Heroin has become front page news, and the dramatic surge in overdoses and deaths continue to rise and shows no signs of slowing down. According to statistics provided by the Centers for Disease Control (CDC), heroin use jumped 63% between 2002 and 2013. In that same time period, the number of deaths related to heroin overdose quadrupled. Many families across the United States are struggling to cope with the devastating impacts of heroin addiction. Like other forms of substance abuse, the impacts of heroin use by a loved one affects the entire family dynamic.
The following are some major ways in which heroin use affects families.
Stress and Mental Health Issues
If family members know that a loved one is using heroin, it can cause them an overwhelming amount of stress. Once heroin addiction dominates focus, family members can spend nearly every moment of their day trying to cope with the effects of heroin use and they often neglect taking care of their own needs. For parents of heroin users, they often can become emotionally or physically available to their children. Not only can parents feel the onset of chronic anxiety and depression in trying to cope with heroin addiction in the family, other family members who feel neglected as a result of addiction can also experience chronic depression and anxiety If addiction issues are not handled proactively and with the help of professionals, this may result in long-term mental health issues.
While the rising heroin epidemic can be largely attributed to the influx of potent and inexpensive heroin into our country, heroin addiction is expensive. Heroin is one of the most potent substances on the planet, but the highs associated with heroin are relatively short-lived. Heroin users feel intense cravings for the drug every few hours, and as a result they must buy considerable quantities of the drug daily to stay high. Heroin habits often drain an individual’s financial resources quickly, and as the result they may resort to begging or manipulating family members for money to maintain their habit. In addition to supplying funds to continue their habit, family members may also be helping with rent, groceries, bill and other financial obligations that the addict has neglected as a result of their heroin use. This enabling behavior causes undue financial stress on families.
Because of the various methods of administration, those who abuse heroin can experience severe health complications. Chronic heroin users can suffer from collapsed veins, cardiovascular and pulmonary issues, and if they share contaminated needles with intravenously injecting the drug that are at great risk for developing infectious diseases such as hepatitis C, and HIV. For families of heroin users, watching a family member who was once healthy and vibrant physically transform in front of their eyes is extremely stressful and heartbreaking. These complications can overburden many families, and they will feel extraordinary amounts of stress in trying to learn to cope and care for addicted loved ones.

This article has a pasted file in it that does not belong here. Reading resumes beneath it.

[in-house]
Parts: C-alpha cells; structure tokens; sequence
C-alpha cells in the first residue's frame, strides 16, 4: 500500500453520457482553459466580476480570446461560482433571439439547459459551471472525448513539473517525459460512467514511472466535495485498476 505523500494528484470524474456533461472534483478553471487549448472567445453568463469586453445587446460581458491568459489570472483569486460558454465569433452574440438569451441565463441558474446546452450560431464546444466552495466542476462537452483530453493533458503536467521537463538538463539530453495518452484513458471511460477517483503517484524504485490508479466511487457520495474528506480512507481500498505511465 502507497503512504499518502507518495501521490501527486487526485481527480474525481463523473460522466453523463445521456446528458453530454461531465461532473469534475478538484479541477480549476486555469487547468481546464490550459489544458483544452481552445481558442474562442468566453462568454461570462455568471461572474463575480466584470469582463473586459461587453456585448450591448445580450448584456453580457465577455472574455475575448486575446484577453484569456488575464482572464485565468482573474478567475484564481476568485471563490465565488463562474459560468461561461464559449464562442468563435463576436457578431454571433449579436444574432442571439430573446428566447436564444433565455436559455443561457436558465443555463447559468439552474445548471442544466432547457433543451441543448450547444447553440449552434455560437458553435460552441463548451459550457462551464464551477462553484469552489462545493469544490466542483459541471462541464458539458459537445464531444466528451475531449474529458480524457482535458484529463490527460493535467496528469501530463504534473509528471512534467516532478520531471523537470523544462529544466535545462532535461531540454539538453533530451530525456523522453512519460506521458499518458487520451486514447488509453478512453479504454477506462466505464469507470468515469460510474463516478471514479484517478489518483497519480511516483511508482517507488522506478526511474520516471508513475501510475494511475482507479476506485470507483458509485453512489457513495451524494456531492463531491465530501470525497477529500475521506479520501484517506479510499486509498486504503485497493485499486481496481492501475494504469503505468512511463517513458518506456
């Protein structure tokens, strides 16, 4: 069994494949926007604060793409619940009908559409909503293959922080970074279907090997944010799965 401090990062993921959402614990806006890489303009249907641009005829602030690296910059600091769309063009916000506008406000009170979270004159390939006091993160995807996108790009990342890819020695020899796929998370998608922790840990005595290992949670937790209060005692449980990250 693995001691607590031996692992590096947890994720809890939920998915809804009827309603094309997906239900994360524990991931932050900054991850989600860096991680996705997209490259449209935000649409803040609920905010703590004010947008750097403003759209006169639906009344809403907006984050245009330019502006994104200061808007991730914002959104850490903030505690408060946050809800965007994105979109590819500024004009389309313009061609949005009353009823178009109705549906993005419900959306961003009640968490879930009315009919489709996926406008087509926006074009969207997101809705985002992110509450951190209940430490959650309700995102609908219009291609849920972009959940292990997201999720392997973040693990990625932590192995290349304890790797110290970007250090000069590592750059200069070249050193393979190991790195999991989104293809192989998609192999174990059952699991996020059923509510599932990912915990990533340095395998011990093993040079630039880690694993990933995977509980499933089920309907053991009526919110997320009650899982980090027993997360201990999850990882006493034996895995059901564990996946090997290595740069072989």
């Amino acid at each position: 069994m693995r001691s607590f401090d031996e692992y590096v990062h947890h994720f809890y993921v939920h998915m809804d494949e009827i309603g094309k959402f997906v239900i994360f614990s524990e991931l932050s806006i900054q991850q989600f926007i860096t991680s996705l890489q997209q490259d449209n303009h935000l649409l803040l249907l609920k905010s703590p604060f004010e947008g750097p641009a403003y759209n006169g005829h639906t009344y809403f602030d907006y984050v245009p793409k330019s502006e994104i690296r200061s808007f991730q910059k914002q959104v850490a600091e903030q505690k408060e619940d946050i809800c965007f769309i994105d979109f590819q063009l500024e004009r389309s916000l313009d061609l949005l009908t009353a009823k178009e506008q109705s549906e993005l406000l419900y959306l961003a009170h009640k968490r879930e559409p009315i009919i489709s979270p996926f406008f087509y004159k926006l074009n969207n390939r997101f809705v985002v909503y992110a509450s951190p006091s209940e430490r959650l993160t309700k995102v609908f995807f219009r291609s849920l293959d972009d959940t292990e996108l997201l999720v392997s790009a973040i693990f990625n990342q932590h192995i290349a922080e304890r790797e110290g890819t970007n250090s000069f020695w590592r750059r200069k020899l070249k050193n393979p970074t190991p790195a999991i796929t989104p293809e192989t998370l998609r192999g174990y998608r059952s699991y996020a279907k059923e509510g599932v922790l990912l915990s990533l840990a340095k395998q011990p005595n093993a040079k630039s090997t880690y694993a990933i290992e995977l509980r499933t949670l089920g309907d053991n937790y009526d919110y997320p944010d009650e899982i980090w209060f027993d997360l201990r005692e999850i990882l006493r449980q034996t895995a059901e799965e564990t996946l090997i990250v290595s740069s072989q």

Heroin is not only one of the most addictive drugs on the planet, it is also one of the most dangerous. Heroin is a potent narcotic that acts on opioid receptors in the brain, and it also significantly affects the central nervous system. When people take too much heroin or try to quit the drug cold turkey, the body reacts violently and essential functions such as breathing and heart rate can shut down resulting in coma and death. For families of heroin addicts, the fear that today may be their last day is always at the front of their mind. With the potency of street heroin and the additives that dealers use to cut the drug, overdose can a common and unfortunate reality.
Avoid The Blame Game
When a loved one is addicted to heroin or any other drug, the family’s first instinct is to assign blame for their substance abuse. Family members may blame themselves for not seeing the signs of abuse sooner. Family members may also blame each other for enabling the addict’s behavior or neglecting others. Additionally, the family may blame friends, their workplace, their school or another institution for contributing to their loved one’s heroin problem.
The reality is that heroin addiction arises from many factors. Assigning blame towards situations and people will not help the problem go away; in many cases it will complicate matters and cause further damage and undue grief. The important thing is that you move forward and find a way to deal with the actual problem at hand. The best way for families to deal with a loved one’s heroin problem in a proactive manner is to seek the professional help that is offered through a reputable heroin treatment facility. These facilities provide the tools and support to help your loved one address and overcome their heroin addiction.
Thank you to Rose Landes, Outreach Coordinator for Stodzy Internet Marketing for being a guest blogger!